In our study, stigmatisation of women raising children from SVRPs appears to play a role in mediating mental health outcomes. Women who reported stigma toward themselves or their children were more likely to meet symptom criteria for most mental health disorders. Other studies of sexual violence survivors have similarly reported that stigmatisation mediated certain mental health outcomes.15–17 As it is possible that women raising children from SVRPs face intensified stigma or different forms of stigma than survivors without SVRPs,10 further characterisation of the relationship between stigma and mental health in this context is needed. It is important to consider that stigma may both mediate mental health disorders and also be a consequence of mental health disorders. Participatory research could further explore local constructs of stigma and mental health to provide culture-specific and context-specific evidence on the relationship between stigma and mental health. Furthermore, given the evidence emerging from studies of adolescent sexual violence survivors,15 ,17 ,31 future research could aim to understand the experiences of adolescents with SVRPs.
Several important manifestations of stigma were described by participants. The finding that over 20% of women with SVRPs reported rape as a result of incurred stigma is concerning, and protection and prevention of further violence are paramount. While not assessed in our study, other studies have noted that stigma following sexual violence may be a barrier to seeking health services32 ,33 and to seeking justice.34 Our quantitative questions on stigma may not have captured the complexity of stigma related to SVRPs, and future standardised or validated assessments that incorporate ecological frameworks4 and build on stigma-related research in other health fields35 ,36 would be beneficial to advancing understanding of stigma following SVRPs. Specific domains of stigma have been identified by previous research on intimate partner violence, including cultural stigma, stigma internalisation and anticipated stigma,33 and there is growing research on important dimensions of stigma described among sexual violence survivors in DRC.6 ,9 ,10 ,37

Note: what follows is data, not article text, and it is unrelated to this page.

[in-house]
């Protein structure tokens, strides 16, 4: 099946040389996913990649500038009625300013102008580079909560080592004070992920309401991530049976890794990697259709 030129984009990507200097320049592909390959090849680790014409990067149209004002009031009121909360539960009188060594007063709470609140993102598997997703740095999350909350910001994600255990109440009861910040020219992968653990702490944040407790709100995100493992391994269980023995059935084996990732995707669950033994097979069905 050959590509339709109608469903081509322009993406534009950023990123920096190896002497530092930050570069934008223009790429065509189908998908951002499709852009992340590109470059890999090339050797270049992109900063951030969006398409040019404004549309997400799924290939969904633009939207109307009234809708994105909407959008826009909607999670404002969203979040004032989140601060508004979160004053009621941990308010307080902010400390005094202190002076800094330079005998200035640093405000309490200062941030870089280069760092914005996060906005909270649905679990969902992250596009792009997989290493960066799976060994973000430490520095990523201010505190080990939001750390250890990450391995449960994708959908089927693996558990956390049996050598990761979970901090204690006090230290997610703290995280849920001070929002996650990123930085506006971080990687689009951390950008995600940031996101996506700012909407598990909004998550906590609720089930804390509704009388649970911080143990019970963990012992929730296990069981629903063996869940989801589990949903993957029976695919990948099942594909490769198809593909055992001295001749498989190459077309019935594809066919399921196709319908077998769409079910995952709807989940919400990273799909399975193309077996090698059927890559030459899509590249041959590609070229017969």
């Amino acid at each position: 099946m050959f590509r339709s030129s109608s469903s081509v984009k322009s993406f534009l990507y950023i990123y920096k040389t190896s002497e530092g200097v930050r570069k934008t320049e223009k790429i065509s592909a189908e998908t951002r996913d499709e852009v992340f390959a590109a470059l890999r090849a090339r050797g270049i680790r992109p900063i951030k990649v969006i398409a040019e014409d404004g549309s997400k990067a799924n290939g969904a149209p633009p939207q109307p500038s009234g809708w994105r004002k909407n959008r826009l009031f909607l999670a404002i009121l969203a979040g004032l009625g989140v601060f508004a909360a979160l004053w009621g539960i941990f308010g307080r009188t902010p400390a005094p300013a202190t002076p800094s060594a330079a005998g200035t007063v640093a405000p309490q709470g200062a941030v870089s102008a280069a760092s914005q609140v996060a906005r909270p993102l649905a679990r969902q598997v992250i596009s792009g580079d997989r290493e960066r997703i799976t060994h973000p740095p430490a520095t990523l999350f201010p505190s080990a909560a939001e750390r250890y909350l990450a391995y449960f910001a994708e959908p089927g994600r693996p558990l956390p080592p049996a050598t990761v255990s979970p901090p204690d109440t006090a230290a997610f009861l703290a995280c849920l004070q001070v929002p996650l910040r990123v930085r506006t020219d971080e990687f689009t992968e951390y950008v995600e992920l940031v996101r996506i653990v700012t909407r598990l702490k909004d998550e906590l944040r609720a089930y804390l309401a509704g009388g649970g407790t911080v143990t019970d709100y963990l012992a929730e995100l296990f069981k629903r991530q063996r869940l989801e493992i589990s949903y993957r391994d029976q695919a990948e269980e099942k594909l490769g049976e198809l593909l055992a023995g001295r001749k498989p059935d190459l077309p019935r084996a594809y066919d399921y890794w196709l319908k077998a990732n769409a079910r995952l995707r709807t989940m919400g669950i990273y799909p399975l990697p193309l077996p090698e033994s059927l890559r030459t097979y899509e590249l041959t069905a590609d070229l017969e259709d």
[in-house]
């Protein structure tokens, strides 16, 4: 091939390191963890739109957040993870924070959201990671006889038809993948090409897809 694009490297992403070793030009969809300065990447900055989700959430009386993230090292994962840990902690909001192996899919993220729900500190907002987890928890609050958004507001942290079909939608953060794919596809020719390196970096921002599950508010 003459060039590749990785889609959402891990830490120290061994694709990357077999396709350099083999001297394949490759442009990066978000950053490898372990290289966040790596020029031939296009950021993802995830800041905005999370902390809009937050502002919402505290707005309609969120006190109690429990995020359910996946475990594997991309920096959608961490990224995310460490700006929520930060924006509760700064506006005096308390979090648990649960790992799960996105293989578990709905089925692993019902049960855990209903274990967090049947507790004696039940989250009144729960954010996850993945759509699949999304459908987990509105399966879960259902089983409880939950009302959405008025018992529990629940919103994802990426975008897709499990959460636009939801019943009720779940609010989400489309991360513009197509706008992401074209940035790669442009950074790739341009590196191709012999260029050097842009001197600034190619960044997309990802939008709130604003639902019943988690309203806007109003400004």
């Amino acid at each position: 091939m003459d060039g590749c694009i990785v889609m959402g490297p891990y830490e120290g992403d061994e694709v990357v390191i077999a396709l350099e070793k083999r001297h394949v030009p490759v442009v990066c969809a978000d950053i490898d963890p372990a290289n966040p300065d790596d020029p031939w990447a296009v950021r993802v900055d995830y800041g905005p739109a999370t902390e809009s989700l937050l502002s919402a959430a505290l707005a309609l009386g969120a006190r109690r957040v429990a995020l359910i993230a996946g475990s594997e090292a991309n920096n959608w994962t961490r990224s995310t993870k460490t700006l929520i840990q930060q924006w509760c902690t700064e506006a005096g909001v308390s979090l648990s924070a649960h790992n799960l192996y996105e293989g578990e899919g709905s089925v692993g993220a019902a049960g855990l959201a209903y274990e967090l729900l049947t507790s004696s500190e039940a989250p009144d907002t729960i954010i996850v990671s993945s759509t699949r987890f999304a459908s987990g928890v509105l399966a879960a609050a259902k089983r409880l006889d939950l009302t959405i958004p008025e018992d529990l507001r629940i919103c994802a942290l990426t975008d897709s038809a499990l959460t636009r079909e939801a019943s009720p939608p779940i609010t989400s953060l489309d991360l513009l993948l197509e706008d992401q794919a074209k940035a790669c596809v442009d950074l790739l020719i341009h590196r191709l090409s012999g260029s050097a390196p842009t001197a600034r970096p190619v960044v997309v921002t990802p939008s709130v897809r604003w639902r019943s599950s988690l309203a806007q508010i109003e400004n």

Although stigma is important to understand among sexual violence survivors, our findings also highlight that it should not be assumed that women raising children from SVRPs universally face stigma. Over one-third of women did not report stigma from the community. This difference in perceived stigma could be explained by the limitations of the instruments used to assess stigma, but there could also be other factors that mitigate the experience of stigma by the survivor and associated mental health outcomes. While the unadjusted data suggest that acceptance of the woman and acceptance of the child by the spouse, family and community may be a protective factor for mental health outcomes, the adjusted data suggest that acceptance may be more complex. Multiple underlying factors may determine or confound the concept of acceptance, as suggested by mixed methods research in DRC.10 Among potential protective factors for mental health disorders noted in our study, women who reported having a spouse at the time of the survey were less likely to meet symptom criteria for mental health disorders. A mixed-methods study of sexual violence survivors in DRC also found that husband abandonment and widowhood were risk factors for social rejection and that receiving support from husbands following sexual violence was protective.5 Rejection of sexual violence survivors in DRC has been associated with poorer mental health outcomes.9 Further research on individual, family and community level factors could inform programming and interventions for sexual violence survivors and women raising children from SVRPs.